Labour at a crossroads

In these difficult times we must strive for reason against passion and hatred; for patriotism rather than partisanship, and above all work together for the common good

In May 2016 in Parliament, when secret bank accounts in Panama of 140 politicians in 50 different countries, including Malta, were revealed, I asked whether we are in politics “for personal interest or the common good”
In May 2016 in Parliament, when secret bank accounts in Panama of 140 politicians in 50 different countries, including Malta, were revealed, I asked whether we are in politics “for personal interest or the common good”

At a crossroads: either protect your country from the worst criminals of murder and money laundering and other crimes; or work for a better country where justice with everyone can prevail without fear or favour.

Almost 100 years ago, honest and hard-working people in our country got together to give birth to the Labour Party - because they wanted a just society: not just a better distribution of wealth, but also in the protection of the law, where everyone is equal before the law and in which money and power provided no protection.

I have spoken to many Maltese who express serious concern that the situation might deteriorate. In these difficult times we must strive for reason against passion and hatred; for patriotism rather than partisanship, and above all work together for the common good.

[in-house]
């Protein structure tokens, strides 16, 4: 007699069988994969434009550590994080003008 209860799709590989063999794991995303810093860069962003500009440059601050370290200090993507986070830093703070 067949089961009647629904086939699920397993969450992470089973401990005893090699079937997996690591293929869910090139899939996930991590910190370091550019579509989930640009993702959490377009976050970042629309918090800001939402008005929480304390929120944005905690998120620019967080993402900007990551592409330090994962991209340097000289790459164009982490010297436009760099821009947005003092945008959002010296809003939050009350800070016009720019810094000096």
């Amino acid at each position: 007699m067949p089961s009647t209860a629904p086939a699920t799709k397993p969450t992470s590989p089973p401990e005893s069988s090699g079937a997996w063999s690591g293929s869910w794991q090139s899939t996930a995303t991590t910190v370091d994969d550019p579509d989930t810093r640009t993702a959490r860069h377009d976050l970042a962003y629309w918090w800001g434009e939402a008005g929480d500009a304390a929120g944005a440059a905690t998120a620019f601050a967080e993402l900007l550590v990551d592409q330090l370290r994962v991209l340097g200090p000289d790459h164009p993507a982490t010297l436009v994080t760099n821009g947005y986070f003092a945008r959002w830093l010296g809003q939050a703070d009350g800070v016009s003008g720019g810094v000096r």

Even the strongest fruit- bearing tree needs pruning, otherwise the tree will fall and die a natural death. And if this strong Labour Party withers and dies who is going to suffer? Surely not those with wealth stashed away, but those who are less affluent and whose voice does not have enough weight in our society. They will end up suffering mostly if we lose the economic stability that we have recently managed to acquire.

The tree is stronger than each individual branch. We might remove certain branches but we must act to ensure that the tree as such survives.

I have often said to myself that to govern properly you must listen to the complaints and criticism of the people. You must act upon them because if there is a fire burning in a building, you do not turn off the fire alarm but try to extinguish the fire.

We are going through a very difficult time. If we love our country and our people we must make sure that our country performs better. It is certainly not the time to stir up trouble and spread hatred and violence against each other. Protests are essential in a democracy but these should be civilised and democratic and must ensure that temperatures do not run high. The police force and the law courts should do their part to ensure that justice is carried out. Meanwhile, we should be cautious to ensure that our country continues and builds on the wealth generated and create the work that can take care of families, especially those who are less fortunate than others.